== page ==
Piscataway Voices: Honoring Full Circle
Piscataway Voices, Part 3 of 3
written by Gabrielle Tayac, Piscataway Indian Nation
Gabrielle Tayac visits ancestral burial site in Piscataway Park. Photo by Edwin Remsberg, www.remsberg.com
Golden autumn light, amplified through glowing leaves, cast surprisingly unseasonal warmth upon me as I took the deliberate steps in the annual procession during the Piscataway Feast of the Dead Ceremony. Just up the road from the National Colonial Farm lies one of the most significant ancient and historical sites in the DC area that Piscataway people call Moyaone, also known as the Accokeek Creek Site in Piscataway Park.
Here we gather every November with family and dear friends, some from other tribes and many from diverse backgrounds, to honor and recall our beloved ancestors both long gone or newly departed. In this mostly unknown sacred site, we have a few hours to walk along the unseen. Feast of the Dead is a centuries-old spiritual practice. It existed in a variety of forms throughout the Eastern Woodlands and persists still within a few Native American communities in the Northeast. Far to the south, with great imperial pomp and festivity, the Aztecs conducted month-long ceremonies for the departed. Their tradition merged with Catholicism after the Spanish invasion and is now known as Dia de los Muertos on November 1. Likely because the Piscataway were converted to Catholicism in 1640, we have also set the ceremonial date loosely around All Soul’s Day.
Indigenous people inhabited the perfect Potomac riverside location at Moyaone for thousands of years, relating to the rich tidal biosphere and creating a succession of cultures on the land. Centuries ago, likely around 1200 AD, things changed. A leader named Uttapoingassanem brought a new way of life to the region, constructing large towns and uniting smaller tribes into a chiefdom. When Captain John Smith mapped the region in 1608 in exploratory forays from Jamestown, he noted Moyaone as a chief’s town. And so it was – the palisaded capital of the Piscataway people until it was burned during conflicts of the Anglo-Powhatan wars.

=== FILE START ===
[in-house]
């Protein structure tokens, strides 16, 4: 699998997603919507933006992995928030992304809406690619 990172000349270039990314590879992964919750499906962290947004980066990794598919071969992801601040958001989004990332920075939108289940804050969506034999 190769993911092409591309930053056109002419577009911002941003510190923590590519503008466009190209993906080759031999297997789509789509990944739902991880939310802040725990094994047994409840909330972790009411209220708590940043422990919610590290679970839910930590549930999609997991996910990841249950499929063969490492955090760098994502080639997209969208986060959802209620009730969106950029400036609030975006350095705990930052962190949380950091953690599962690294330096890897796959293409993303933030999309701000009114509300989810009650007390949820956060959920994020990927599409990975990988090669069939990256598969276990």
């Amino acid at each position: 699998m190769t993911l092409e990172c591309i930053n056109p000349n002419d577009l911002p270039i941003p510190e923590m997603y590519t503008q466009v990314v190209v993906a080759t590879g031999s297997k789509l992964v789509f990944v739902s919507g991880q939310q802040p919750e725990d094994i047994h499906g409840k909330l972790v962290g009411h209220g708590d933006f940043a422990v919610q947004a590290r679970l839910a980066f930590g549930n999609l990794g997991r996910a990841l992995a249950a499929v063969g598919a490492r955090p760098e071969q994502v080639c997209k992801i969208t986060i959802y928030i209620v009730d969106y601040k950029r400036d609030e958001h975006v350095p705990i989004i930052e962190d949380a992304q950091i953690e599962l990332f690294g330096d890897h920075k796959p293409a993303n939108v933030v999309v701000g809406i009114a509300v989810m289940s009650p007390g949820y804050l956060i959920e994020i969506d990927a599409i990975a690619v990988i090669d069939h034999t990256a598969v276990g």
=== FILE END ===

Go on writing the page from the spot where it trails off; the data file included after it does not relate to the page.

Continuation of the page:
The Piscataway never forgot their cherished capital, a place once thriving with cornfields, longhouses, and accompanied by the long line of ancestors buried throughout the landscape. The Piscataway buried their dead together in ossuaries during the Feast of the Dead ceremonies for centuries – a people collective in life, they would be a people collective in the Spirit World.
In today’s world, and indeed since the 18th century, Piscataway bury their loved ones in cemeteries much like other Marylanders. One man though, the late Chief Turkey Tayac, my grandfather, wanted to reconnect a new generation of Piscataway directly to the ancestors sleeping at Moyaone. Through an Act of Congress in 1979, one year after his death, Chief Tayac’s wish was fulfilled. He was buried in the ossuary of the old ones, under a red cedar that we now call the Tree of Life that would be a channel from the ancestral remains to the living to the Creator.
It is to this very place, the Tree of Life at Moyaone, that we make a ceremonial march to every year. Accompanied by song and drumbeat, holding small bundles that represent every deceased person that we want to remember that year, we walk a path of prayer and reconciliation. We stop four times at different points, one for each direction, reflective but not sad, along with our children and elders. And every year as I get well into middle-age, I realize that there are more friends and family in whose footsteps I tread, but that they are not with me in life anymore. They are in the bundles, held to my heart as we walk further to the tree.
The cedar tree represents the Tree of Life, where annually Piscataway tribal members convene for a Feast of the Dead celebration in remembrance of the loved ones lost. Photo by Edwin Remsberg, www.remsberg.com.
When the procession arrives at the Tree of Life, we form a half-circle on the east side. For the second half of the circle, the one to the west, the one that extends into the Potomac River, is reserved for the spirits. Together we make one circle: Native people, people of all faiths and ethnicities who we are connected to in the past and present. We are unified.
One by one or in family groups, we speak the names of those passed on, tell jokes and stories about them, speak to them a little while. Maybe there are apologies owed. Maybe there was somebody we had to say, “I love you” to one more time. Then we tie the bundles onto the tree so that when the wind blows it carries the message to the Spirit World through our loved ones.
After everyone has tied their bundles, we balance out reflection with feasting. Hosted in the cheerful Education building at the Accokeek Foundation there is much visiting, banter, and yes, always gossip. For a while, we as Piscataway people are back in our ancient home, with our ancestors, and with the living. That is how we come full circle.
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